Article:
Feb 24, 2013

A diverse and desultory film festival

Who goes to watch a film shot in 1973 on a movie theater, and why? With its Indie restaurant packed, and the movie theater looking half occupied, the Film Comment selects festival, which takes place from February 18th thru February 28th, proved to be and event that gathered all the resilient cinephile viewers in New York City. But at the beginning of each session I have attended, I was surprised how crowded it got just before the initial credits.
The exhibition of the 13th edition of Film Comment Selects curated by Gavin Smith and by the others magazine’s editors, it’s an eclectic festival that this year consisted of twenty films completed from 1973 to 2013, that according to the curator represent the best movies you would have a hard time watching in the big screen if it weren’t for the festival. The festival describes and advertises itself as “a lineup of the coming soon and the never-coming-back, the rare and the rediscovered, the unclassifiable and the underrated”. Though there were some sold out sessions, when visiting Lincoln Center for this specific festival it became clear that this was a cinephile event.  I have only attended the festival one day, when I have watched four of the movies scheduled for the day: the drama Dormant Beauty, the romantic excerpts of Nights with Theodore, the eccentric and disturbing White Epilepsy and the horror-indie movie Here Comes the Devil. And by the short number or pieces that I have watched I can surely state that eclectic might be the best word to describe the experience.
Different from other film festivals and showings, where the audience can’t break the half of a dozen viewers, Film Comment Selects had quite a good audience last Friday night in all the four sessions I have attended, but still, pretty small compared to a national flick opening night. The audience comprehended from people in their late 60’s early 70’s to young adults who looked like they have just began undergraduate studies in fields related to film and media, but all of them regardless the age or the work of field, knew what they were about to see, most of them even attending for specific films where there was a Q&A with the director, such as White Epilepsy’s session.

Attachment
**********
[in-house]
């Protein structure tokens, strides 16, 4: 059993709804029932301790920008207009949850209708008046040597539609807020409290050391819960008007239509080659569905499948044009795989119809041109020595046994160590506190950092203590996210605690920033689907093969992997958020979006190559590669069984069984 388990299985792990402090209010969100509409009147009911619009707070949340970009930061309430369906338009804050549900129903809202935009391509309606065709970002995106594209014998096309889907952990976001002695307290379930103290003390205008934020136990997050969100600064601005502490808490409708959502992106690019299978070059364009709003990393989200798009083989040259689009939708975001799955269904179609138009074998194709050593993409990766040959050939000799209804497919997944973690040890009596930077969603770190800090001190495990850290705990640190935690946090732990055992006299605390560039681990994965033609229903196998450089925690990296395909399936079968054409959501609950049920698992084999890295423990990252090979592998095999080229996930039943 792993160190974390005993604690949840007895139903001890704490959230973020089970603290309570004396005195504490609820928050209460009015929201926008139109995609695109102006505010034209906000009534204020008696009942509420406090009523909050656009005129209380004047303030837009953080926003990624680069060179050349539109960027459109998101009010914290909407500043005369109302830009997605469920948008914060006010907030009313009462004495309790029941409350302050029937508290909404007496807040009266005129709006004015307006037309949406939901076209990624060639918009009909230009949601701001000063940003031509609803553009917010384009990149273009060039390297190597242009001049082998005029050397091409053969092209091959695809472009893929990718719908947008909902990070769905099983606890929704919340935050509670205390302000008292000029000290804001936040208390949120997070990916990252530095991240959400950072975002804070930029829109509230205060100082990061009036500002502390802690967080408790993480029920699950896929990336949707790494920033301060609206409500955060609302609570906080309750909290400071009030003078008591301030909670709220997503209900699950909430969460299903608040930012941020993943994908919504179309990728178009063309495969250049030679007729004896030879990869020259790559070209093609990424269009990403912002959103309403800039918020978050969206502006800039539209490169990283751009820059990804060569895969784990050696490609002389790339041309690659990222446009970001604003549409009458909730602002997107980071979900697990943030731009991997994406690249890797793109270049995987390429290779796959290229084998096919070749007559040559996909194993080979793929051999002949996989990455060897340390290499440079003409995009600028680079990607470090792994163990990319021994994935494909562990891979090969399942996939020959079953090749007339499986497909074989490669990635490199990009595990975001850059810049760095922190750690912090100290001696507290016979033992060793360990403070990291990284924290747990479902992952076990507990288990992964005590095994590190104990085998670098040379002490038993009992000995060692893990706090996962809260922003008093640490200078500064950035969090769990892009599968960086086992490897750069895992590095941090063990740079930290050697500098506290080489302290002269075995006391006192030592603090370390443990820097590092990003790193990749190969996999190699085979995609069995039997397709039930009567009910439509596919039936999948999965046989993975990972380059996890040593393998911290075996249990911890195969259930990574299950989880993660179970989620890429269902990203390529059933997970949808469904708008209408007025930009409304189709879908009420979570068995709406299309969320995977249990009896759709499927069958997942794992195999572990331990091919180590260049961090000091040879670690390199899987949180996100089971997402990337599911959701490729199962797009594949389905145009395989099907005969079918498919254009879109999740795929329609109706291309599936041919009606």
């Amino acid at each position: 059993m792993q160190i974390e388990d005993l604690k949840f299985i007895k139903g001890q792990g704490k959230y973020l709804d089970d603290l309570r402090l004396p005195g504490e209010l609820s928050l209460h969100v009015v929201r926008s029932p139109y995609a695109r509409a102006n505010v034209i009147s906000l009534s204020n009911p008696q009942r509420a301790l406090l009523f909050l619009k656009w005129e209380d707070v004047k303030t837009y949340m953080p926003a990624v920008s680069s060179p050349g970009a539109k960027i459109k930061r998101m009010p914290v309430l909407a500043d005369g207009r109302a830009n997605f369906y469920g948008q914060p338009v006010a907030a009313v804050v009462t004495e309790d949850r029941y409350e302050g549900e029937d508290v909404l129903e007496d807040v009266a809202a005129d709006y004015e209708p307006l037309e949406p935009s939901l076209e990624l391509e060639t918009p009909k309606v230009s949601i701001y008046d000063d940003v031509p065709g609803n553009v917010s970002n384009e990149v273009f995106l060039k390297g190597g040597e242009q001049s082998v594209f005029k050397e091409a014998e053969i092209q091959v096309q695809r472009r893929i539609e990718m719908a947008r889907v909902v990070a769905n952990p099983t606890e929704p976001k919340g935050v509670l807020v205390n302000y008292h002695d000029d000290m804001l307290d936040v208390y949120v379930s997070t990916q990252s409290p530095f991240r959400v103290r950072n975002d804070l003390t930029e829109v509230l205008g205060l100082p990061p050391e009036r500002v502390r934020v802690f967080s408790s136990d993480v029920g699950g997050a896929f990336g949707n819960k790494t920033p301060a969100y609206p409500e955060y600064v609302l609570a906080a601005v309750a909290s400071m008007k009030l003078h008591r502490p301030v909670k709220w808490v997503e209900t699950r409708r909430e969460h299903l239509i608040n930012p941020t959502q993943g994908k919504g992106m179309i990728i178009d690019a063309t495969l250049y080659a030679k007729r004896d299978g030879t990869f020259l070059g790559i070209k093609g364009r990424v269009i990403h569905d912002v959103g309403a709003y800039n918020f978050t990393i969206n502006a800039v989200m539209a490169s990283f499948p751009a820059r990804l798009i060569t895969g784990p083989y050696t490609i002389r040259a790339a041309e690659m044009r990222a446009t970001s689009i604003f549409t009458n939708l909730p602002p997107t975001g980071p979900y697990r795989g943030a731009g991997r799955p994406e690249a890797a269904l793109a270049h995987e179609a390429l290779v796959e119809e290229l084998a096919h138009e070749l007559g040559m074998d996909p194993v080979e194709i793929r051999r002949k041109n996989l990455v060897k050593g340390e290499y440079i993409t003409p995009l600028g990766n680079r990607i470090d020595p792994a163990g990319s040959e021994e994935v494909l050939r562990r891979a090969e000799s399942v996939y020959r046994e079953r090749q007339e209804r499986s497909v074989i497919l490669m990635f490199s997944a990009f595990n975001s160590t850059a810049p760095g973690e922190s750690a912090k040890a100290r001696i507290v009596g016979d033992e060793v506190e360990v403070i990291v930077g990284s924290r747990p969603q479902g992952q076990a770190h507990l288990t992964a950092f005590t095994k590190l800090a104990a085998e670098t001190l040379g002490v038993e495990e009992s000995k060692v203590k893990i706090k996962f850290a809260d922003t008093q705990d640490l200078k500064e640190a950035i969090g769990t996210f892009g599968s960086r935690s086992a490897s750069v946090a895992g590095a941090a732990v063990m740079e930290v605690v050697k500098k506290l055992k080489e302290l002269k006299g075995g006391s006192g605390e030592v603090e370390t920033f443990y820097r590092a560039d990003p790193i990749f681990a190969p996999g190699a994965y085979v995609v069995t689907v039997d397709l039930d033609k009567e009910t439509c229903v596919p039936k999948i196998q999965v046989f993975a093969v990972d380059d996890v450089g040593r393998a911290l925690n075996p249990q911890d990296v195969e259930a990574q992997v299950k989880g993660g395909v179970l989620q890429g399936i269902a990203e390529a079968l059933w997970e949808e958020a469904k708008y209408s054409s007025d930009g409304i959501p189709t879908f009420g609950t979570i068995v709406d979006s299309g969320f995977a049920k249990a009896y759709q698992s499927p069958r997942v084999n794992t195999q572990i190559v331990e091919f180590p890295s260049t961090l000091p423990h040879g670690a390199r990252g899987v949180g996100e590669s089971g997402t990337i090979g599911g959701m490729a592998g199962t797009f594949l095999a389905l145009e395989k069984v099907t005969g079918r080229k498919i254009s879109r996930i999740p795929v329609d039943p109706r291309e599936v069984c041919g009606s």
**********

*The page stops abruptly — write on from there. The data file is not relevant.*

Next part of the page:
Although the curators succeeded to bring a diverse (probably the festival’s strongest goal) and significant selection of films, there were two distinct flaws that if avoided could have had enhanced the viewer’s experience. The first is that the session of White Epilepsy for instance was added as a last minute film to the selection, so the selection was not organized and well prepared, and also the presence of its director, Philippe Grandieux, was not announced properly, it looked like he just happened to be there, by chance. The second flaw has to do with content. Whilst I was very pleased with the movies I have seen at the festival, I am sure that there was lots of other movies that could have been screened that would have equally fit the proposal, so for me, the event lacked a more clear argument of the selection made.
By the time I left Lincoln Center – and I must remind you that I’ve watched four movies in a row – I was tired and there was still a strong scene in the restaurant but now I was sure that on the next day the festival would be as packed as its local Indie competitor.

For more information: http://www.filmlinc.com/films/series/film-comment-selects-2013

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